A scavenger hunt is a great way to keep everyone from getting cabin fever. Send your campers all over the house in search of hidden clues and riddles. Road trip games are good for rainy days, too; classics like "I Spy" keep little brains busy.
Indoor Camping Activities
There are definitely advantages to camping indoors instead of out, aside from the lack of bugs -- you can break out the board games. Candy Land doesn't always travel well, but in your living room tent, it's right at home. An electricity-free camping experience is the perfect opportunity to have some old-fashioned fun with Chutes and Ladders, Monopoly, Crazy Eights or whichever games your family loves best.
Another time-honored campout (or camp-in) tradition is telling stories around the fire. For older kids, ghost stories can be deliciously spooky. You can retell stories you've heard, but if you'd really like to send a chill down their spines, check the library for collections of local lore. Books like these are great entertainment, and they offer a little history lesson about your city, state or region.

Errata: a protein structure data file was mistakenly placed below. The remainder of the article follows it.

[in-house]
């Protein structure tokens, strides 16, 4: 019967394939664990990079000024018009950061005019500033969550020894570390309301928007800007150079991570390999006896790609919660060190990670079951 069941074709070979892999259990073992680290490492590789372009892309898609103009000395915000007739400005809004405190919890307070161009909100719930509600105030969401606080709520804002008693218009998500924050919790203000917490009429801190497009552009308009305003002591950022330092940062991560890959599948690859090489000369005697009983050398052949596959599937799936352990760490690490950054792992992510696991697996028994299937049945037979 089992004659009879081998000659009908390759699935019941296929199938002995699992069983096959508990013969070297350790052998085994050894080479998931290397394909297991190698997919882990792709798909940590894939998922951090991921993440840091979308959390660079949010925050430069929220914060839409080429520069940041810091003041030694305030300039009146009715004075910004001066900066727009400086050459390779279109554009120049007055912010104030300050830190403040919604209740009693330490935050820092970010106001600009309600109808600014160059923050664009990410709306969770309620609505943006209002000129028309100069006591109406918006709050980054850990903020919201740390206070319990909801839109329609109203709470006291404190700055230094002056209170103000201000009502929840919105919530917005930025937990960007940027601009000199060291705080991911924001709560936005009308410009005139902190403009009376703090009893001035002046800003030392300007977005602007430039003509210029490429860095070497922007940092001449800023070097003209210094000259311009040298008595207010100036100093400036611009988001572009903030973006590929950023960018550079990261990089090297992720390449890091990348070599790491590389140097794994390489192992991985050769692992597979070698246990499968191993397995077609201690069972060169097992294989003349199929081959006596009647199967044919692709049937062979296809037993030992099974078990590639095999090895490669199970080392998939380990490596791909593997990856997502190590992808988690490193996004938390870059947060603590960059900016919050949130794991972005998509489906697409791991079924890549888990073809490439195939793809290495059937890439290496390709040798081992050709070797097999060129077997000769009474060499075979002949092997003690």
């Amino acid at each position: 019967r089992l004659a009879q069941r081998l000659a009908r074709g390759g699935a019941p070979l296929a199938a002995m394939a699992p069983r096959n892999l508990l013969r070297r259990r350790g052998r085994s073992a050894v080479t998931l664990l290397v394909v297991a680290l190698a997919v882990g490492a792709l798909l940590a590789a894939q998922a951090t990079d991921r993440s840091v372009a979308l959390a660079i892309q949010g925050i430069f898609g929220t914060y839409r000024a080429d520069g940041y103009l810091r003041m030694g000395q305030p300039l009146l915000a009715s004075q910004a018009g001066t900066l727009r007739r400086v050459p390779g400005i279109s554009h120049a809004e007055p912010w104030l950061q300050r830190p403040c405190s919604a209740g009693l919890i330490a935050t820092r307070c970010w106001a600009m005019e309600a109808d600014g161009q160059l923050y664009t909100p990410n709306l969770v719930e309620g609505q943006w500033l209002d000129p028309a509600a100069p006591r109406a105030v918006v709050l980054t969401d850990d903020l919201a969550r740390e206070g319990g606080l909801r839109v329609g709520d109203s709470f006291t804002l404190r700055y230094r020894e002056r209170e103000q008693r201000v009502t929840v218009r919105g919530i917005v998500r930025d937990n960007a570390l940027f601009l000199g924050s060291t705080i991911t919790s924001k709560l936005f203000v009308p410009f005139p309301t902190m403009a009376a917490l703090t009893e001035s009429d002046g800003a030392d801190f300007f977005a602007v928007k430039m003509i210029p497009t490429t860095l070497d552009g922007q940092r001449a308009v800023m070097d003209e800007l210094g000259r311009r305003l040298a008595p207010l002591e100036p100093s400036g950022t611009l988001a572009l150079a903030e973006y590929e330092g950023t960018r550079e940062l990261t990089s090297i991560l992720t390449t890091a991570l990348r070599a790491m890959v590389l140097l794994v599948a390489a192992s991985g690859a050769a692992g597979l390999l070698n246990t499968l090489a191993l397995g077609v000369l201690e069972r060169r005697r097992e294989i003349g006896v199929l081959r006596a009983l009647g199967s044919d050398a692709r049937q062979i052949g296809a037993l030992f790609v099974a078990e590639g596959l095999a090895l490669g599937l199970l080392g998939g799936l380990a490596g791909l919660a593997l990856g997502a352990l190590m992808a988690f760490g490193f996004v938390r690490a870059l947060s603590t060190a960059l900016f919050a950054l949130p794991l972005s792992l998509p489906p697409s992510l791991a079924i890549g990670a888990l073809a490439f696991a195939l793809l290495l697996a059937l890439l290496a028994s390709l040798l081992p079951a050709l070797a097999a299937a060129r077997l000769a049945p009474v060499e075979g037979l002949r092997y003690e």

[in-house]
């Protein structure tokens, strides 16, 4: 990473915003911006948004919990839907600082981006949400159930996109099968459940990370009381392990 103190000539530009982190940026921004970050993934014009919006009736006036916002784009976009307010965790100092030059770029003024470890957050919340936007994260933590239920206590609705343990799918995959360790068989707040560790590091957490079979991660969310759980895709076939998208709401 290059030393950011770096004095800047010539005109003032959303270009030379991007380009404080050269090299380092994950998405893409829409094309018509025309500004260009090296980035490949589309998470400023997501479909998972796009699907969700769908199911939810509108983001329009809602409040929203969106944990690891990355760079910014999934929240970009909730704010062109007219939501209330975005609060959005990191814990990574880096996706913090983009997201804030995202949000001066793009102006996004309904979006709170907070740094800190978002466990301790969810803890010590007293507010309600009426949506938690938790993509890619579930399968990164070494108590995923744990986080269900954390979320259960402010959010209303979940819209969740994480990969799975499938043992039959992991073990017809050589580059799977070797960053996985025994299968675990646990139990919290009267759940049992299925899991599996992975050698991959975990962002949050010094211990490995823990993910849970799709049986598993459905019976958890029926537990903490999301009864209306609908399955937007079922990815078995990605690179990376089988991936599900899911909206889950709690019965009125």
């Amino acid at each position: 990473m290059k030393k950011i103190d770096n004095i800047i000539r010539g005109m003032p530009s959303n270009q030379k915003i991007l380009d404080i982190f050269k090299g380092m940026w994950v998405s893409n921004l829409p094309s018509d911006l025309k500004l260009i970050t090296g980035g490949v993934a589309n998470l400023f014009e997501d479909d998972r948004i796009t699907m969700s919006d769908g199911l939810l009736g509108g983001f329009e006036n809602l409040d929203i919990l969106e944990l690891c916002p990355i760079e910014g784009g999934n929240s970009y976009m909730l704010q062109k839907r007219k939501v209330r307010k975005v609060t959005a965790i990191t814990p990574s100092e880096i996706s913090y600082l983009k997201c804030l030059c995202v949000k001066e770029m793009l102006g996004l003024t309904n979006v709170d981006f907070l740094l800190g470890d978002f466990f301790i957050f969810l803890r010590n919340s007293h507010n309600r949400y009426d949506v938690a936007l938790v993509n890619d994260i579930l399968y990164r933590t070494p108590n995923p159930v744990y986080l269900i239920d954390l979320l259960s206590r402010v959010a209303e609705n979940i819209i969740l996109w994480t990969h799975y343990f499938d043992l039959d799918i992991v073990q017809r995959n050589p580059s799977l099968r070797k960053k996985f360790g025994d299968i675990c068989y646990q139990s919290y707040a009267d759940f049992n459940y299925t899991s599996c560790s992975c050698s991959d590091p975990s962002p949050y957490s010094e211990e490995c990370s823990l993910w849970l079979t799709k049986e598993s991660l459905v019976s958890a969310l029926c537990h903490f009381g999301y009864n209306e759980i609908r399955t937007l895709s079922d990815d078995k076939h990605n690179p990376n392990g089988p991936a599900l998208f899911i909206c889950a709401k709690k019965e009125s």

For the younger set, read aloud from story books. If you'd like to stick with the wilderness theme, consider tall tales such as "Pecos Bill" or "Paul Bunyan" by Steven Kellogg. Graeme Base's intricately illustrated stories contain riddles and mysteries that will delight any audience, no matter the age.
Feeling crafty? Try your hand at friendship bracelets. There are all sorts of patterns, ranging from easy to challenging; get started with help from a book like the "Klutz Guide to Friendship Bracelets." You'll have a fun keepsake of your rainy-day camping adventure. There are lots of other crafts that are perfect for the indoors, too. For example, making bird snacks is a fun way to use up odds and ends from the pantry, with the added bonus of helping out the local feathered population.
But it's not just the birds that need a snack -- read the next page for camp-in recipes.